2. At no stage has anyone in our family including my grandfather claimed Lordship or Kingship of Man. As my mother, Heather Currey stated on camera the Queen is the Lord of Man. Like many other comments, this was edited out.
    3. My mother also pointed out that Drew’s claim came from his descent via an earlier line (Thomas Stanley, 1st Early of Derby) from 500 years ago. So had there been any grounds for a claim it would have gone via my grandfather to my cousin, Adam and Drew would be in a very long line of junior claimants.
    4. Drew questioned the legitimacy of the sale of the sovereignty of Man to the crown in 1765. As per your comments about ‘Lord Kevin’ and others, there may be some grounds to question the legitimacy of the sale of certain titles. For example, there is no constitutional provision to allow the Queen to sell her sovereignty to a third party. So Drew makes an interesting point about the legitimacy of the transfer of the title that could be explored.
    5. I should clarify that the film crew contacted my mother with a request that she provided tea for the Howes. We did not seek them out with any rival claim. The film crew asked that my son, Cosmo and I (Robert Currey) joined her. (Your article suggests that I was married to my mother and that I have a son called Richard).

    • First, I do apologize for my error. Since TLC gave did no give any information on you or your family except to say that getting your “blessing” of Drew’s claim was important to him, it took some research even to find your tie to the Isle of Man. Of course TLC edited out the part where your mother said the Queen is the Lord of Man. I do apologize for any offense given to you or your family, but I do not apologize for any offense given to Drew, the “King of Mann.” I am in France now and until the middle of the month, but will post your message on my website with the apology when I return. Thank you for you message.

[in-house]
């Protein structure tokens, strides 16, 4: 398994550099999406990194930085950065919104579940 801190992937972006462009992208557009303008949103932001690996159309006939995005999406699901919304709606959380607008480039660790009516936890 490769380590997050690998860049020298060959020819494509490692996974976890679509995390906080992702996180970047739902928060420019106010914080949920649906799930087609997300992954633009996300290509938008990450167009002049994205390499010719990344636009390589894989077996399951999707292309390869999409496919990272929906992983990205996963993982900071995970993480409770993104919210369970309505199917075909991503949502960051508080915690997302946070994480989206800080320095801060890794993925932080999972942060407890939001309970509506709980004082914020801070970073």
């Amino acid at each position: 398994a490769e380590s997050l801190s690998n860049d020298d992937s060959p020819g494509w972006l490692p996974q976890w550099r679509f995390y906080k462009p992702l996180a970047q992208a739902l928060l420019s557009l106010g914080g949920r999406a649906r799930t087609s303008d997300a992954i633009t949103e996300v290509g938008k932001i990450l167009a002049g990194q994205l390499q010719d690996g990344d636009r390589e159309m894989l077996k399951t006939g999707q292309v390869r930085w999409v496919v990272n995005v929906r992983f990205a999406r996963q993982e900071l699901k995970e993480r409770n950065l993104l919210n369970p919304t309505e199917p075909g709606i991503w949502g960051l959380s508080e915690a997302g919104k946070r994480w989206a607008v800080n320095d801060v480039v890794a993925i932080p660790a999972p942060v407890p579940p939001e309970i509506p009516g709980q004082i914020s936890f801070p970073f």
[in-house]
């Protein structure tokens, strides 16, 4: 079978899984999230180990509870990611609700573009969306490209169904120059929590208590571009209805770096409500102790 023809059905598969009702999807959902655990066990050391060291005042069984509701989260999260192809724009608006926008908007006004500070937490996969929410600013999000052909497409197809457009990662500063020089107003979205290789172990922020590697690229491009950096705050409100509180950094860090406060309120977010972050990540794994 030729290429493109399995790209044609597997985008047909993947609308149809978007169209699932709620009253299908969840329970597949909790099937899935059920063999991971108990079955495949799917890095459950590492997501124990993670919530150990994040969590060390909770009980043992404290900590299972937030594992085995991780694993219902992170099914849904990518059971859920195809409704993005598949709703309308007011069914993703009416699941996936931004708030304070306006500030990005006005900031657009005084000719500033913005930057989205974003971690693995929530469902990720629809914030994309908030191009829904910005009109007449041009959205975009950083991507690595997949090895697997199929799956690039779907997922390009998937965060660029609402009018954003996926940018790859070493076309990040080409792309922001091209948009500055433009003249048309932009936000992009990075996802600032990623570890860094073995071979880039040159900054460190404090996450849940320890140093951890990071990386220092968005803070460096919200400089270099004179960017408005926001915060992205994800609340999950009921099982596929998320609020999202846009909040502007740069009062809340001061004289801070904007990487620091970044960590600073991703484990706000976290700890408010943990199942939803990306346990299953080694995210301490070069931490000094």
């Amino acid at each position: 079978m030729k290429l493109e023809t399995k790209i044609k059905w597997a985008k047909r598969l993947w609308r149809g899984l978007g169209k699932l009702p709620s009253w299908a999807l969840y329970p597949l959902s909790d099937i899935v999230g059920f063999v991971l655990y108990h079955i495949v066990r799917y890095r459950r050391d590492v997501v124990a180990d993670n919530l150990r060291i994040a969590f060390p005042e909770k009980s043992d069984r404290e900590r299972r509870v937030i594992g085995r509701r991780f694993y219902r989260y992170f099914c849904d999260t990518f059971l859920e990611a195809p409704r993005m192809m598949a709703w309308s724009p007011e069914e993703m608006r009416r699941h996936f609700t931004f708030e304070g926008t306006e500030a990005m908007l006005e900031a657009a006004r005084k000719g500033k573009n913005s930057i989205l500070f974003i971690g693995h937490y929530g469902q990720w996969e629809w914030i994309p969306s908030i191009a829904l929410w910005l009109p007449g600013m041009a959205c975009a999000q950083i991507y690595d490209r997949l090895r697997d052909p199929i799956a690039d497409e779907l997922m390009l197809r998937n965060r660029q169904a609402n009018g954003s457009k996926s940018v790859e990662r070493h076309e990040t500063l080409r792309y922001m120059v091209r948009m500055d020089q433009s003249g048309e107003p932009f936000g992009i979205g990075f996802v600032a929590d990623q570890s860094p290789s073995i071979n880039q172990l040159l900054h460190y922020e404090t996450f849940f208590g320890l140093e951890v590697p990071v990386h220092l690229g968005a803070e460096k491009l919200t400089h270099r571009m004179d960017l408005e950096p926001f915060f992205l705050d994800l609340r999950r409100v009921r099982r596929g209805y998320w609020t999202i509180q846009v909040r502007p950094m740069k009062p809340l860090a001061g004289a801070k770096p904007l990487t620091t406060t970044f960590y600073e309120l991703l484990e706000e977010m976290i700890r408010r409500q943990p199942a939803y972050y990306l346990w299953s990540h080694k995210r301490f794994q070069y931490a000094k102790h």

• Hi Ron,

        Thanks for getting back to me. I am not in any way offended. I enjoyed your articles.

        I just wanted to correct some facts and add to the background which could not be known when viewing the series. It was good to have someone who was paying attention to the history as it has been papered over or misunderstood. It would be great to have the record set straight.

        with best wishes

        Robert

        Robert Currey
        Robert@equinoxastrology.com
        The Mill House, Santon, Isle of Man IM4 1EX, British Isles
        Mobile: +44 7624 455650